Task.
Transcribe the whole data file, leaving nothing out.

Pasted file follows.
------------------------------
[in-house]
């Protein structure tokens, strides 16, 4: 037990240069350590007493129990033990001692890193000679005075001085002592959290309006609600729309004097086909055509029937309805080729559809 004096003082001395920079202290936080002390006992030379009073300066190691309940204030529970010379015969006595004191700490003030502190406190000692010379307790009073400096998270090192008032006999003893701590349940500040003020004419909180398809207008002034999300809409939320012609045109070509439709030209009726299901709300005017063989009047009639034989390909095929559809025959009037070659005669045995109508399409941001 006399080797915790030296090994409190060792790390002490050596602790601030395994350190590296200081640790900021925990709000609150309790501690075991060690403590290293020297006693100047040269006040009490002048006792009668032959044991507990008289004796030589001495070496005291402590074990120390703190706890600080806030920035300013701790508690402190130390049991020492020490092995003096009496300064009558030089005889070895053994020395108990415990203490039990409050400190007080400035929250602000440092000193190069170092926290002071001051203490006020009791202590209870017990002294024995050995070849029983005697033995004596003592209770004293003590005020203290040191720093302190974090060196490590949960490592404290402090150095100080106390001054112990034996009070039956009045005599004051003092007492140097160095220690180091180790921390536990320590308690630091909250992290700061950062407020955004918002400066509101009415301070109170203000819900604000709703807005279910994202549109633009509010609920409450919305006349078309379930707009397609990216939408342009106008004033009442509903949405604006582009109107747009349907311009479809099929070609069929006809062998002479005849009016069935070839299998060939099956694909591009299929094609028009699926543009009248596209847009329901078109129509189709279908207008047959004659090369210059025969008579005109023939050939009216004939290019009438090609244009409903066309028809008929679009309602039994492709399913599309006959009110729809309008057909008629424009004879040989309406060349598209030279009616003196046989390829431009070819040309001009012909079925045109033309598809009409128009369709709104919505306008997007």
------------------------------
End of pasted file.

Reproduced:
[in-house]
């Protein structure tokens, strides 16, 4: 037990240069350590007493129990033990001692890193000679005075001085002592959290309006609600729309004097086909055509029937309805080729559809 004096003082001395920079202290936080002390006992030379009073300066190691309940204030529970010379015969006595004191700490003030502190406190000692010379307790009073400096998270090192008032006999003893701590349940500040003020004419909180398809207008002034999300809409939320012609045109070509439709030209009726299901709300005017063989009047009639034989390909095929559809025959009037070659005669045995109508399409941001 006399080797915790030296090994409190060792790390002490050596602790601030395994350190590296200081640790900021925990709000609150309790501690075991060690403590290293020297006693100047040269006040009490002048006792009668032959044991507990008289004796030589001495070496005291402590074990120390703190706890600080806030920035300013701790508690402190130390049991020492020490092995003096009496300064009558030089005889070895053994020395108990415990203490039990409050400190007080400035929250602000440092000193190069170092926290002071001051203490006020009791202590209870017990002294024995050995070849029983005697033995004596003592209770004293003590005020203290040191720093302190974090060196490590949960490592404290402090150095100080106390001054112990034996009070039956009045005599004051003092007492140097160095220690180091180790921390536990320590308690630091909250992290700061950062407020955004918002400066509101009415301070109170203000819900604000709703807005279910994202549109633009509010609920409450919305006349078309379930707009397609990216939408342009106008004033009442509903949405604006582009109107747009349907311009479809099929070609069929006809062998002479005849009016069935070839299998060939099956694909591009299929094609028009699926543009009248596209847009329901078109129509189709279908207008047959004659090369210059025969008579005109023939050939009216004939290019009438090609244009409903066309028809008929679009309602039994492709399913599309006959009110729809309008057909008629424009004879040989309406060349598209030279009616003196046989390829431009070819040309001009012909079925045109033309598809009409128009369709709104919505306008997007």